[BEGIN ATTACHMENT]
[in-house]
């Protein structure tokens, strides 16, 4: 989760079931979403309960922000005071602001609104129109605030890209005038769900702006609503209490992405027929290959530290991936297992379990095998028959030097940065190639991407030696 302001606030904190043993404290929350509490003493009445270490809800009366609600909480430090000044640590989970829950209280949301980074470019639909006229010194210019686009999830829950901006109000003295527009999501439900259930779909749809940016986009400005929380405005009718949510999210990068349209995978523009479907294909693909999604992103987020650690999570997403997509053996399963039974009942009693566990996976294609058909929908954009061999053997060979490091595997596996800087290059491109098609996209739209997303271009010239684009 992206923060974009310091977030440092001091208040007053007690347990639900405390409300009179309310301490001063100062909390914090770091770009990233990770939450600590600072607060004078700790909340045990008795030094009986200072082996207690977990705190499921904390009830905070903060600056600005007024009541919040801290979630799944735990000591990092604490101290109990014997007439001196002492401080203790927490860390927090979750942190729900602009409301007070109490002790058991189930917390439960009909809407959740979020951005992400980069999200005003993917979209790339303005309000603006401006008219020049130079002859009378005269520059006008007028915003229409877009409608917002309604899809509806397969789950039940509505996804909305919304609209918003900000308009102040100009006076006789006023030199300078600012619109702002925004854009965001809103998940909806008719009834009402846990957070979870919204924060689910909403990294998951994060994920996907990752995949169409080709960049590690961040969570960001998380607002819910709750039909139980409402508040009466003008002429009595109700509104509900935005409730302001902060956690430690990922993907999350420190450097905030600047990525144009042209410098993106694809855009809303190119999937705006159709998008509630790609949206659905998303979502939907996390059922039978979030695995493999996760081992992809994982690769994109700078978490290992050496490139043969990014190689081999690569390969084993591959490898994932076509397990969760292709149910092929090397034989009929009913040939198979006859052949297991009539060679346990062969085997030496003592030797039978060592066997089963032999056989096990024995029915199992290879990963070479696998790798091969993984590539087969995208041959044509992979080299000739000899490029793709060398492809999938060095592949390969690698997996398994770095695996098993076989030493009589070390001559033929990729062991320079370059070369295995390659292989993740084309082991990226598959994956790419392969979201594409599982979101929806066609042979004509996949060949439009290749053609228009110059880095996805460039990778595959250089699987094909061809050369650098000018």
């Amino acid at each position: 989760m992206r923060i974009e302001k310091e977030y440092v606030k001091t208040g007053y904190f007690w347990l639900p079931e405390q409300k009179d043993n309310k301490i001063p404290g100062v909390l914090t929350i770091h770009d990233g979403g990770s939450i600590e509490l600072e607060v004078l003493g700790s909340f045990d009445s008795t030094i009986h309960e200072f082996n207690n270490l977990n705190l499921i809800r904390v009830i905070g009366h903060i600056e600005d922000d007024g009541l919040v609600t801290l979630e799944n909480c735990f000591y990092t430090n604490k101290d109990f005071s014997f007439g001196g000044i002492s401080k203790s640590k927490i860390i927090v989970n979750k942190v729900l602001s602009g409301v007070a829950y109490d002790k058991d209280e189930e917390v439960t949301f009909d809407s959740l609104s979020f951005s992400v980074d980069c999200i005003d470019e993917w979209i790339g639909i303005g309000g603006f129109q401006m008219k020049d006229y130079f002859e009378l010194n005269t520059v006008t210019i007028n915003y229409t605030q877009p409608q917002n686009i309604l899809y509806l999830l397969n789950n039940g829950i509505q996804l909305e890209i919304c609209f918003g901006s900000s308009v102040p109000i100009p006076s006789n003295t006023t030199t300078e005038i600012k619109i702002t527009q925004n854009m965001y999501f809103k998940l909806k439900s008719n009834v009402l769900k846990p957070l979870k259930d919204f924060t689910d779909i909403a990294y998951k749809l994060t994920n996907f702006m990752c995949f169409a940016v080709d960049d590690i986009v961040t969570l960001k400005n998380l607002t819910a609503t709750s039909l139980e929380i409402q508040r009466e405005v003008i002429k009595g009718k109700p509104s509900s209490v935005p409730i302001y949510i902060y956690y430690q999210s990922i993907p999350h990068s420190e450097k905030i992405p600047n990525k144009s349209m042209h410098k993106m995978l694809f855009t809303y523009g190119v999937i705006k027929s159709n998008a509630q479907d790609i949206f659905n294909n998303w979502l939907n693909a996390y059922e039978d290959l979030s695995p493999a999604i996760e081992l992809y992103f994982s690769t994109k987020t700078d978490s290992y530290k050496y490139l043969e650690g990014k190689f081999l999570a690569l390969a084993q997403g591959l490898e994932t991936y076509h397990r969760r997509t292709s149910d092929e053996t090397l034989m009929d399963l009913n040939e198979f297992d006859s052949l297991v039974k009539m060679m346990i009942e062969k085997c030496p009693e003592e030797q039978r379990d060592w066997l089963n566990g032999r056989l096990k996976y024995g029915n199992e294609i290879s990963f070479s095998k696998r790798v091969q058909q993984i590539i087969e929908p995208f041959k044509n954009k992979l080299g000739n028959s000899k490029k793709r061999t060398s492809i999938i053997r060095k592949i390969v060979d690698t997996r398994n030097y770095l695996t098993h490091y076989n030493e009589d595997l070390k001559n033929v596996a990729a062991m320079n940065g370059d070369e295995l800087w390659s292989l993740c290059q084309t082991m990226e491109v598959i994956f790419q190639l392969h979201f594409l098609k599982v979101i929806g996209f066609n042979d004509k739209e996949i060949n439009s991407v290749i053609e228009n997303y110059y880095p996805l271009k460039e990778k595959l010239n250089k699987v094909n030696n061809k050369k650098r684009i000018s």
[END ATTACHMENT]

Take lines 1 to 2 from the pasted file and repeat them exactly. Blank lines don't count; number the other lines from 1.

[in-house]
């Protein structure tokens, strides 16, 4: 989760079931979403309960922000005071602001609104129109605030890209005038769900702006609503209490992405027929290959530290991936297992379990095998028959030097940065190639991407030696 302001606030904190043993404290929350509490003493009445270490809800009366609600909480430090000044640590989970829950209280949301980074470019639909006229010194210019686009999830829950901006109000003295527009999501439900259930779909749809940016986009400005929380405005009718949510999210990068349209995978523009479907294909693909999604992103987020650690999570997403997509053996399963039974009942009693566990996976294609058909929908954009061999053997060979490091595997596996800087290059491109098609996209739209997303271009010239684009 992206923060974009310091977030440092001091208040007053007690347990639900405390409300009179309310301490001063100062909390914090770091770009990233990770939450600590600072607060004078700790909340045990008795030094009986200072082996207690977990705190499921904390009830905070903060600056600005007024009541919040801290979630799944735990000591990092604490101290109990014997007439001196002492401080203790927490860390927090979750942190729900602009409301007070109490002790058991189930917390439960009909809407959740979020951005992400980069999200005003993917979209790339303005309000603006401006008219020049130079002859009378005269520059006008007028915003229409877009409608917002309604899809509806397969789950039940509505996804909305919304609209918003900000308009102040100009006076006789006023030199300078600012619109702002925004854009965001809103998940909806008719009834009402846990957070979870919204924060689910909403990294998951994060994920996907990752995949169409080709960049590690961040969570960001998380607002819910709750039909139980409402508040009466003008002429009595109700509104509900935005409730302001902060956690430690990922993907999350420190450097905030600047990525144009042209410098993106694809855009809303190119999937705006159709998008509630790609949206659905998303979502939907996390059922039978979030695995493999996760081992992809994982690769994109700078978490290992050496490139043969990014190689081999690569390969084993591959490898994932076509397990969760292709149910092929090397034989009929009913040939198979006859052949297991009539060679346990062969085997030496003592030797039978060592066997089963032999056989096990024995029915199992290879990963070479696998790798091969993984590539087969995208041959044509992979080299000739000899490029793709060398492809999938060095592949390969690698997996398994770095695996098993076989030493009589070390001559033929990729062991320079370059070369295995390659292989993740084309082991990226598959994956790419392969979201594409599982979101929806066609042979004509996949060949439009290749053609228009110059880095996805460039990778595959250089699987094909061809050369650098000018």